Like for instance, in some of the case studies that we've done, we've found out that the money that people get from selling the natural products is not only used to buy food or pay school fees, cover basic needs. The rural communities are also using the money to invest in bigger projects, maybe start some small businesses, buy livestock which is a long term investment, and also, like the women have used the money to join some savings clubs which they couldn't join before, and through these savings and credit schemes they are now able to access loans, which they can use to establish other enterprises.

So in a way, this is giving them an opportunity to earn income from a product that they were only using for subsistence. They still use the products for subsistence, but at the same time they are now getting additional benefits from the products.

Every excitement needs to be contained. What is PhytoTrade going to do to contain this excitement so that we avoid extinction of the species?

Yes, you are right. There have been questions being raised on whether there could be some over-harvesting because of this excitement. The advantage with the kind of work we do at the moment is that really our focus is on what has traditionally been referred to as the non-timber-forest-products. It doesn't really have direct impact on the tree that is being harvested, because we are collecting the seed, so we are not really cutting the trees or anything.

But the question which has been raised is, in the long term, what impact does that have on regeneration, if we are using the seeds. So what we have done is we have established three case studies, to assess the environmental impacts of the use of the seeds that we use for the oils and also the pulp. So in the long term we also want to ensure that there is sustainability. Also, what our members have also done, they have also started some initiatives of tree planting, to ensure that in the long term we do have resource availability.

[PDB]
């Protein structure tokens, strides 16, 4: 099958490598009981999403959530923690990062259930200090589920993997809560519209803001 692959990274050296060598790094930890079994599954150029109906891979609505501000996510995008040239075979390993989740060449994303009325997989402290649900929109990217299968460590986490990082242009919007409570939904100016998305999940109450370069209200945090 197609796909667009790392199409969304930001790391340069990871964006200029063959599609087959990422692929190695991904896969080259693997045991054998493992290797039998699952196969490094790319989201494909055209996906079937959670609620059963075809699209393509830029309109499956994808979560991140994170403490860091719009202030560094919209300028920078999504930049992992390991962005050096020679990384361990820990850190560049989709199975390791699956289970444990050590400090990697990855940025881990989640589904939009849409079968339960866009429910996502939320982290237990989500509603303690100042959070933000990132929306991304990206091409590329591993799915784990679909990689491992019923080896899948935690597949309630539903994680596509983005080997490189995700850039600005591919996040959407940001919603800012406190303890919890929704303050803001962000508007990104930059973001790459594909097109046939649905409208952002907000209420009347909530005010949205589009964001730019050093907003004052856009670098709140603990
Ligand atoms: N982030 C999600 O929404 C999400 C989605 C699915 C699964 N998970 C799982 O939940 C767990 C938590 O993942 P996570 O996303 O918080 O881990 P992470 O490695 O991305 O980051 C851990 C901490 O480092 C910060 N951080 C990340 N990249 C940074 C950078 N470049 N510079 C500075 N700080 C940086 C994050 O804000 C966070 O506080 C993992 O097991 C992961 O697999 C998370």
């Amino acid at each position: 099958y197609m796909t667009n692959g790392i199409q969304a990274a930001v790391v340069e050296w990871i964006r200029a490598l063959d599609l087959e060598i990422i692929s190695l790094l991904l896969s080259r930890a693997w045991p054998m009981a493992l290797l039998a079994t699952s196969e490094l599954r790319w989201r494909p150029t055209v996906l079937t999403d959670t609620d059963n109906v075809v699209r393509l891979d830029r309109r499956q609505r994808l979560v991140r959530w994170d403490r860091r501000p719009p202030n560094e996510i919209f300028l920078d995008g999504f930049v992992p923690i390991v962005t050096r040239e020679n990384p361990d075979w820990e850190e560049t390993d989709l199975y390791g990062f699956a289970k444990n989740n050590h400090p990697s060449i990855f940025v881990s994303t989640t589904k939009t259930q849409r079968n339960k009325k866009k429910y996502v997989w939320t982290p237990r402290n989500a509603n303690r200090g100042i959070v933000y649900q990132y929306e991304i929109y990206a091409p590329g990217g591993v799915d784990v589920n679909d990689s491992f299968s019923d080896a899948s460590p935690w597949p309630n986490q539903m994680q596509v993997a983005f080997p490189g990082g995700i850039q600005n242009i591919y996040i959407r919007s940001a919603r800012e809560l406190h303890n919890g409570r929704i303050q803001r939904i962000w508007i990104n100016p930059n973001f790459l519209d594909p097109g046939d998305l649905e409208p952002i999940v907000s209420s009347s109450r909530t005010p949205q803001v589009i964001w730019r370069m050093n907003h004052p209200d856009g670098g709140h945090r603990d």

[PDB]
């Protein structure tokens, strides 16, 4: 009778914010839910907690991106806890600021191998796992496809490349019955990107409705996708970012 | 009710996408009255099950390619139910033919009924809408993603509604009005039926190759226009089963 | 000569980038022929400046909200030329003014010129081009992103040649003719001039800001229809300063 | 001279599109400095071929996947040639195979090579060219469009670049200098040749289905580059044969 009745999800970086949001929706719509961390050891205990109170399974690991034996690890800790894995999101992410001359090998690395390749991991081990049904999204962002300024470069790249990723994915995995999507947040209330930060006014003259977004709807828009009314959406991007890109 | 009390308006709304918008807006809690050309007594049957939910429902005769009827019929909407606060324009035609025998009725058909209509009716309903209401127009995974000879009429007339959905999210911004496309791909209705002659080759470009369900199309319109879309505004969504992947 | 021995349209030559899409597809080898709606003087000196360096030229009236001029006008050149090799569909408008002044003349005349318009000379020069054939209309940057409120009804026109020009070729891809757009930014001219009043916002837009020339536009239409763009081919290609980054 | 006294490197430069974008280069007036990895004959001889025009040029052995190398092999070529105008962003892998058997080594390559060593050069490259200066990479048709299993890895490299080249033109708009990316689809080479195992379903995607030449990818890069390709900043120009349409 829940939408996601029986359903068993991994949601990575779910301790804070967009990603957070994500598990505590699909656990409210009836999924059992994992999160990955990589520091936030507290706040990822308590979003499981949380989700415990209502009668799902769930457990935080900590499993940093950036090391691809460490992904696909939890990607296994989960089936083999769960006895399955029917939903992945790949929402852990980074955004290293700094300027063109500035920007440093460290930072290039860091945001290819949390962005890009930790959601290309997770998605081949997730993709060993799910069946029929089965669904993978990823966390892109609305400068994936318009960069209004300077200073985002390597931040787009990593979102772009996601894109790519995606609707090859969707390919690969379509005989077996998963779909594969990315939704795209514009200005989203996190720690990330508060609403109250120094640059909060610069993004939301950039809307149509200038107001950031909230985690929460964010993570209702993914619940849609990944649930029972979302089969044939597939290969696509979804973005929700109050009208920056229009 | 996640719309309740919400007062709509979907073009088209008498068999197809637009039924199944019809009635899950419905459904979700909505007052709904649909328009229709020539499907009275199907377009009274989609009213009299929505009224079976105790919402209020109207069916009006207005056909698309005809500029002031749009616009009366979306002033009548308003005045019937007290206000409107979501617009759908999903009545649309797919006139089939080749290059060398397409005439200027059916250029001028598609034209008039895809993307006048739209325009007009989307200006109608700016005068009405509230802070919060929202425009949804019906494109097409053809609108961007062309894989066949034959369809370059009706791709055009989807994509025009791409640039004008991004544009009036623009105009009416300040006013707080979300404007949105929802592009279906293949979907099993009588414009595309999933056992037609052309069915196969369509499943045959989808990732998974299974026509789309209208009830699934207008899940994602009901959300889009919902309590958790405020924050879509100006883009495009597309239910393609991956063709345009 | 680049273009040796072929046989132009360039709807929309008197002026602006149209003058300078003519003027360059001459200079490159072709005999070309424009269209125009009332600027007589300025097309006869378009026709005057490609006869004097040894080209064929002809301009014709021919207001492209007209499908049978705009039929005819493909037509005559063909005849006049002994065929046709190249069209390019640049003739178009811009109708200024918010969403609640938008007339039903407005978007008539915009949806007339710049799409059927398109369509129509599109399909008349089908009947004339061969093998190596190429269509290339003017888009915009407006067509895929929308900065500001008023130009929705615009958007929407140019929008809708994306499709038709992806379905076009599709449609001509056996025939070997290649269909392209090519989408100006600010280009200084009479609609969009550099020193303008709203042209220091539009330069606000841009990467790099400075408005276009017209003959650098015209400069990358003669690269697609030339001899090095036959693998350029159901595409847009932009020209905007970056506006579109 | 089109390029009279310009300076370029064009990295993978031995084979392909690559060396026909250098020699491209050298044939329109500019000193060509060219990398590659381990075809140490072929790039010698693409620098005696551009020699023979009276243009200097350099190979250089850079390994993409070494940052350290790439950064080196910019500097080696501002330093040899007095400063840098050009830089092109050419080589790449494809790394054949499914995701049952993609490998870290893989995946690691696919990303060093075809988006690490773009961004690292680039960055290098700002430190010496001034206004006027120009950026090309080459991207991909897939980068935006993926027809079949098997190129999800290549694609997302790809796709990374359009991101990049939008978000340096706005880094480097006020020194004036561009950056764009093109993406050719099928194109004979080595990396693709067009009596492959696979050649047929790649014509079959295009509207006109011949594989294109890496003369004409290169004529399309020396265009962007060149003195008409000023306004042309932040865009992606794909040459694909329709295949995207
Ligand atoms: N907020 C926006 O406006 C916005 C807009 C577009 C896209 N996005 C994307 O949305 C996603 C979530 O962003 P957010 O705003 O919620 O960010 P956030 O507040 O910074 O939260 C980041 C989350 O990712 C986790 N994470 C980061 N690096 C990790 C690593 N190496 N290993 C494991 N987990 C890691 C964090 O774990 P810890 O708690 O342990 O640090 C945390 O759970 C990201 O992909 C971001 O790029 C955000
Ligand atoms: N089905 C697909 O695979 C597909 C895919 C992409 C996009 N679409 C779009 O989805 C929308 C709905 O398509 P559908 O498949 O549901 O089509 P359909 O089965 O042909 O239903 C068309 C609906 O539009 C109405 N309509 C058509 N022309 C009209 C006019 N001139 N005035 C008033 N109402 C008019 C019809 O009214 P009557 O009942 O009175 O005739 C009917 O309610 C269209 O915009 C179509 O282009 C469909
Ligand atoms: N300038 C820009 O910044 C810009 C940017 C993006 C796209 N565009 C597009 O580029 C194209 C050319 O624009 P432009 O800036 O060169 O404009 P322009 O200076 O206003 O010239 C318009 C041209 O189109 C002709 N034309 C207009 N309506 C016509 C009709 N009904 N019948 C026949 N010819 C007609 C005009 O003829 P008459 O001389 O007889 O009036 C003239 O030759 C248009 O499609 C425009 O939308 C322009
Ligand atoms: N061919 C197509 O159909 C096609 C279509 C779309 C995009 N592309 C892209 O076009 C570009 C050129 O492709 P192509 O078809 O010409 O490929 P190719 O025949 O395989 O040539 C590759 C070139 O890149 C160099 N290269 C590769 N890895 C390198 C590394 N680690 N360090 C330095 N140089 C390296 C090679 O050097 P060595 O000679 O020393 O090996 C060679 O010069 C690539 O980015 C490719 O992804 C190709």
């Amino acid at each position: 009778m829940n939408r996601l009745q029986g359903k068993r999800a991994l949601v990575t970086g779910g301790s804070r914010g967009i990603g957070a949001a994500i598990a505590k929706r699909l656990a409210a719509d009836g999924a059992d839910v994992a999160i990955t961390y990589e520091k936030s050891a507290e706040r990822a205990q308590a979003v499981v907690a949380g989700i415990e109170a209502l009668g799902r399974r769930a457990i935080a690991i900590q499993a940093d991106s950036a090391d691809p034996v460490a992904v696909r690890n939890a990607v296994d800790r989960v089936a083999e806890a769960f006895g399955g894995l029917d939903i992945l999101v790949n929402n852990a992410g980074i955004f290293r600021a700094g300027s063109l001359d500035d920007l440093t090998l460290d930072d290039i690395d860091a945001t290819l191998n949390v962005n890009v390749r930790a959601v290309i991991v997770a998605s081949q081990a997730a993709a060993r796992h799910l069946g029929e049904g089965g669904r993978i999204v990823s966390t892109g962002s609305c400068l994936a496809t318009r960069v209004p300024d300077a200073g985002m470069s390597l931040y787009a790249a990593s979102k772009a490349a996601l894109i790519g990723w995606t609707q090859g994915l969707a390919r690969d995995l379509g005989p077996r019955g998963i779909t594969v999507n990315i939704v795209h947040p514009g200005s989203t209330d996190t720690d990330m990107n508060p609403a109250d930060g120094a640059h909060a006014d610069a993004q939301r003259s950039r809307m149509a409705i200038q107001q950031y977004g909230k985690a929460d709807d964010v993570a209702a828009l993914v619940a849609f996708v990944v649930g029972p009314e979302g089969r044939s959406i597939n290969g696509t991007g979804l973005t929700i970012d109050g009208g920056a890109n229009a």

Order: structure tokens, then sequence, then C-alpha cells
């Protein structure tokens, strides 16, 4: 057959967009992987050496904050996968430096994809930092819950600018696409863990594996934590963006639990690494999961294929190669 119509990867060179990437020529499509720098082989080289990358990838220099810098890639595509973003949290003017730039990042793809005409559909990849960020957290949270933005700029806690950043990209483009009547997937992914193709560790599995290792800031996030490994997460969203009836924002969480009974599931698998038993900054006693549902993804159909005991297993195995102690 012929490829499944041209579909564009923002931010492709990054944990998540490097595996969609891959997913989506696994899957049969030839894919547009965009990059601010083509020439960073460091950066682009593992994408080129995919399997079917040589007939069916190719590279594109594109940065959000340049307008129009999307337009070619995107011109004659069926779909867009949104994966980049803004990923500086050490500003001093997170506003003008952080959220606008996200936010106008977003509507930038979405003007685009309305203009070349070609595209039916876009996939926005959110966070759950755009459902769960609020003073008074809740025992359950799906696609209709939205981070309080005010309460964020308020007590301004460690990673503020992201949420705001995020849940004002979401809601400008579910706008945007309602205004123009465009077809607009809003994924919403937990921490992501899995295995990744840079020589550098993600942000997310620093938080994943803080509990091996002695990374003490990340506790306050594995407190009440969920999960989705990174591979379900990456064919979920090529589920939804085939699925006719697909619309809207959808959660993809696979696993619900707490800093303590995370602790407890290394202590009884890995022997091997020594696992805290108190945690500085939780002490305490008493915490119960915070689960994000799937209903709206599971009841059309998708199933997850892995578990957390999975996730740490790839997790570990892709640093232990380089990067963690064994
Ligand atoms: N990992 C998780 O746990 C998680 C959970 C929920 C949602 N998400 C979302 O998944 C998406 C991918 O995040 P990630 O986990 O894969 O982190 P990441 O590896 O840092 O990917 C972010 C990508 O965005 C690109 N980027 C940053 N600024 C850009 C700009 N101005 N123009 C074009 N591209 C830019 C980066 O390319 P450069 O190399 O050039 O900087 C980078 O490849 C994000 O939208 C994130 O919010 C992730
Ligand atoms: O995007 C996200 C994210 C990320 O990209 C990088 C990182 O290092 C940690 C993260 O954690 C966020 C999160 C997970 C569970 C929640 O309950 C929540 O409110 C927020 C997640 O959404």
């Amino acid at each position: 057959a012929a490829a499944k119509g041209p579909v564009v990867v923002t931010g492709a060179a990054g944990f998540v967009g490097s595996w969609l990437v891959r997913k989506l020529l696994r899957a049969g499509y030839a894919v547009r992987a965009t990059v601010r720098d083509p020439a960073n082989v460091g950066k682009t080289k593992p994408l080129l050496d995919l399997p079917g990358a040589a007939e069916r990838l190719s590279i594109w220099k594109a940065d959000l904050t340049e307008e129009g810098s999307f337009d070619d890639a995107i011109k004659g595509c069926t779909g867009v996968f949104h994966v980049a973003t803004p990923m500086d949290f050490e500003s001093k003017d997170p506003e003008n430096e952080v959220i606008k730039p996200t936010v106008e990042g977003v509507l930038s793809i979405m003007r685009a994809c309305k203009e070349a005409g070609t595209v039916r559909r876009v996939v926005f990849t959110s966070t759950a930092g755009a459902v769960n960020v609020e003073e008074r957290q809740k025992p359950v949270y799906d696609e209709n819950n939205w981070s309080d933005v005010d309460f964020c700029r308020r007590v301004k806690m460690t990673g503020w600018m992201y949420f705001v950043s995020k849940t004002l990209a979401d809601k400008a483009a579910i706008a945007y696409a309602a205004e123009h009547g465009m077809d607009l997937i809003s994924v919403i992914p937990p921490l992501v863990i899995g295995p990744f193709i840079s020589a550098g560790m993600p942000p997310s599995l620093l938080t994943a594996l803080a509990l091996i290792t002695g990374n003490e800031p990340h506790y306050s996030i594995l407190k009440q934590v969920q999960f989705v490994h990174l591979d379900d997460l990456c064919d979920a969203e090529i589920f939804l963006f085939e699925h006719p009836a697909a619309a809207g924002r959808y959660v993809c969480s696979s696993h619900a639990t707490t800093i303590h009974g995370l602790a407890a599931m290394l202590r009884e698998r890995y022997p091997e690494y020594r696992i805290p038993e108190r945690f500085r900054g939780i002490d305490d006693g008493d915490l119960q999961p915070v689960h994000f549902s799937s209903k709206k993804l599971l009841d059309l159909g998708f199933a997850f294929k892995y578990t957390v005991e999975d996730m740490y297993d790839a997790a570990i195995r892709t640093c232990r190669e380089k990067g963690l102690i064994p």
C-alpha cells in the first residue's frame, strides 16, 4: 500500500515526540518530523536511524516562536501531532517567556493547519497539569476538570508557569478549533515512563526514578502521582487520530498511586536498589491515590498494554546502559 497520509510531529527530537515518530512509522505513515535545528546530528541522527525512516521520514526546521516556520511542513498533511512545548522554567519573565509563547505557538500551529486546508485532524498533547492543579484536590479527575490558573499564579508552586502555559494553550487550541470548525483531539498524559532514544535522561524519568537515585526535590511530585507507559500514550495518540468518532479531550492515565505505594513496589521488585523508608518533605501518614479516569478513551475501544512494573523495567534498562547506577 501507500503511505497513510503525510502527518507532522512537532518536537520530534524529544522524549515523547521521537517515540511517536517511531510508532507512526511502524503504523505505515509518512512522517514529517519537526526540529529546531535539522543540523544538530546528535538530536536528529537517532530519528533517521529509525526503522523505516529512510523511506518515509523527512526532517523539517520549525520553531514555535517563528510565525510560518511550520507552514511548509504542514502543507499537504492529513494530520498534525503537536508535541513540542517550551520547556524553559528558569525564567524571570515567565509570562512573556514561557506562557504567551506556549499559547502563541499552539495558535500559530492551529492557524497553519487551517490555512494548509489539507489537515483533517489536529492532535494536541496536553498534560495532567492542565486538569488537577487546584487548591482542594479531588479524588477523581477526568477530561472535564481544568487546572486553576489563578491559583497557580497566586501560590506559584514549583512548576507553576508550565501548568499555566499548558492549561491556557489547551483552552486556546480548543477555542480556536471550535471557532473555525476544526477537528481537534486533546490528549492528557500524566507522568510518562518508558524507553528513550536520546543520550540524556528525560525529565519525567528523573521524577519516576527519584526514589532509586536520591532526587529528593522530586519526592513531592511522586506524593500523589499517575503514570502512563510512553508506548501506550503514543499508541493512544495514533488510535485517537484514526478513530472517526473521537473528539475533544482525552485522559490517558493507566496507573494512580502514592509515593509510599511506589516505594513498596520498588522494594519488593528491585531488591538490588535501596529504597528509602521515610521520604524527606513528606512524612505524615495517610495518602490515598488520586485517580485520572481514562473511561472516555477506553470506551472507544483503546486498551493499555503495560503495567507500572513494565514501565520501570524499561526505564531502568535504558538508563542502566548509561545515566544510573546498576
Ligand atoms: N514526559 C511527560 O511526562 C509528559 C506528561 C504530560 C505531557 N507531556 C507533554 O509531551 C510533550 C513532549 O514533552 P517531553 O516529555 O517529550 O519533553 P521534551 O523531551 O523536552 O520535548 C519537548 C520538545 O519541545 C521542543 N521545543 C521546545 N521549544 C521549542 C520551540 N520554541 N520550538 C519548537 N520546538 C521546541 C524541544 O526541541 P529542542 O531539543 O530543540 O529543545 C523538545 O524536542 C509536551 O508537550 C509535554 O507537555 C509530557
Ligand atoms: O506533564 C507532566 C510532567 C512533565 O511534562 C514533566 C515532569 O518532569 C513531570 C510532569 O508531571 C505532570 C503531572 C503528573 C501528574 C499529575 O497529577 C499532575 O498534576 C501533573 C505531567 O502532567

For instance, in Malawi they have some tree planting initiatives that they have started at the moment for baobab. It's a long term growing tree, it takes many years to grow, but I think these small steps would also contribute in the long term to the sustainability of the resource. And then in Mozambique we also have another member who has started some initiatives around carbon sequestration. So with all these initiatives, that are aimed at ensuring long term sustainability of the resource. And also this we are seeing is also contributing to biodiversity conservation in a way, because previously people didn't really care about the products.

Anyone could collect anywhere, any time, because it was just for subsistence; there was no market. Now that there is a market and people can realise some income from the products, we are seeing communities now guarding jealously against their trees, and they are managing them more. They are more conscious about ensuring there is good management of the trees.

So in a way it is also contributing to biodiversity. So the challenge of over-harvesting I think is something that at the moment people are really taking into consideration and ensuring that there is sustainable use of these resources.